Fitzwilliam String Quartet: Schubert String Quartets

review schubertA x1 cong p17

Rock bands attempt authenticity by doing unplugged or acoustic sessions; classical players do it by going back to basics.

For this recording of Schubert’s famous quartets, the Fitzwilliam String Quartet used gut strings, and quizzed experts about playing techniques of the time the works were composed (1824).

Lucy Russell’s Ferdinando Gagliano violin from 1789 is the youngest of the instruments by far, so they’re contemporary.

BBC Music Magazine said the two pieces on here are “Schubert’s two most accessible quartets”. The String Quartet No 13 in A minor (the “Rosamunde Quartet”) was written by Franz Schubert between February and March 1824. It’s so-called because it’s based on the story of Rosamunde: queen in waiting brought up incognito as a shepherdess, then the governor who killed her parents tries to stop her, marry her, then poison her, but dies by his own poison, and Rosamunde gets to be queen. That old tale.

The Quartet in D minor, (“Death and the Maiden”) “arguably the most famous of all string quartets” say the sleeve notes, takes its name from the setting of a poem of the same name by Matthias Claudius that Schubert wrote in 1817. The theme of the song forms the basis of the second movement of the quartet; the theme is a death knell that accompanies the song about the terror and comfort of death.

You can listen to Rosamunde as background music and Death to some extent but both are far edgier than you’d expect for classical music, the music raw and exciting.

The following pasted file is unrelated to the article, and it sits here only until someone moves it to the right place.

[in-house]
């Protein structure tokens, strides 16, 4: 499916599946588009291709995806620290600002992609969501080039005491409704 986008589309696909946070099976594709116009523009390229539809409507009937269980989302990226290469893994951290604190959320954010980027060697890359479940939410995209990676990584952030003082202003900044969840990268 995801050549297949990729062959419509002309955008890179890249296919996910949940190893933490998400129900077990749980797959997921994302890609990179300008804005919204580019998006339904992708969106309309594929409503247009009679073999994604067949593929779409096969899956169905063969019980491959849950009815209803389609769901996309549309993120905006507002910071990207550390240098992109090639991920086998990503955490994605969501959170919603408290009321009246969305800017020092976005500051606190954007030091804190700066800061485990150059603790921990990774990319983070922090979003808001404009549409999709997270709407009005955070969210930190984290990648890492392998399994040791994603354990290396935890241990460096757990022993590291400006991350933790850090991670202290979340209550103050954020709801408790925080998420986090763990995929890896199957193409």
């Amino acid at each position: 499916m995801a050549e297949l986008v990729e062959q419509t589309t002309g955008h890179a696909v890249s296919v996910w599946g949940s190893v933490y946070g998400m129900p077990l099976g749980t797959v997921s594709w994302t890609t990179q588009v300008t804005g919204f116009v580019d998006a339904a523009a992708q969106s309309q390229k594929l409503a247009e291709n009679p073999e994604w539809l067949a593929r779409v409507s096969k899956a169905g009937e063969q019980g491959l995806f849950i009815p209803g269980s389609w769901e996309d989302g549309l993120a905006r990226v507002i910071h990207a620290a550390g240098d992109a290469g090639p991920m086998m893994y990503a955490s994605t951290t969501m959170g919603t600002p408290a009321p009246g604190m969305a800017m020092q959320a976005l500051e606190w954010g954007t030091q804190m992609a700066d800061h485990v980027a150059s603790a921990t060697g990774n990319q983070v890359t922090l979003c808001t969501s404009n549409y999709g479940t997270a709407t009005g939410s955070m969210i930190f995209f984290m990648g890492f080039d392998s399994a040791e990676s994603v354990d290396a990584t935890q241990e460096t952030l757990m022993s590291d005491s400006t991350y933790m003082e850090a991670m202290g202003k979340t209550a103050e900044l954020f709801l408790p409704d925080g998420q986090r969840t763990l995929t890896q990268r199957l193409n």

Performer Alan George (viola 1740), writing in the sleeve notes, says the Fitzwilliam String Quartet had never played Death before, “the policy … that audiences can hear this, and other well-known pieces whenever they want to” but the players were “surprised – even shocked” at the ferocity of much of the first movement, and the “wild tempestuousness” of the finale.

For the listener it’s striking music; on the whole it’s not morbid though it is sombre in places. The recording (St Martin’s Church, East Woodhay, Hampshire, July 2018) gives the piece a live feel and you often feel as if this is a live show, in as much as you sense the passion and commitment of the players in what is presumably very technical music.

There must be many recordings of these two pieces. We don’t know if this is the best but it is very good. Two famous and much-loved pieces played well and with gusto.

This is out now on Divine Art, DDA25197.

About jerobear

Weekly newspaper editor in Cheshire, England. I blog my editorials and the CDs I write about. I play drums, drink coffee, play music, meditate. I hate filling in forms.

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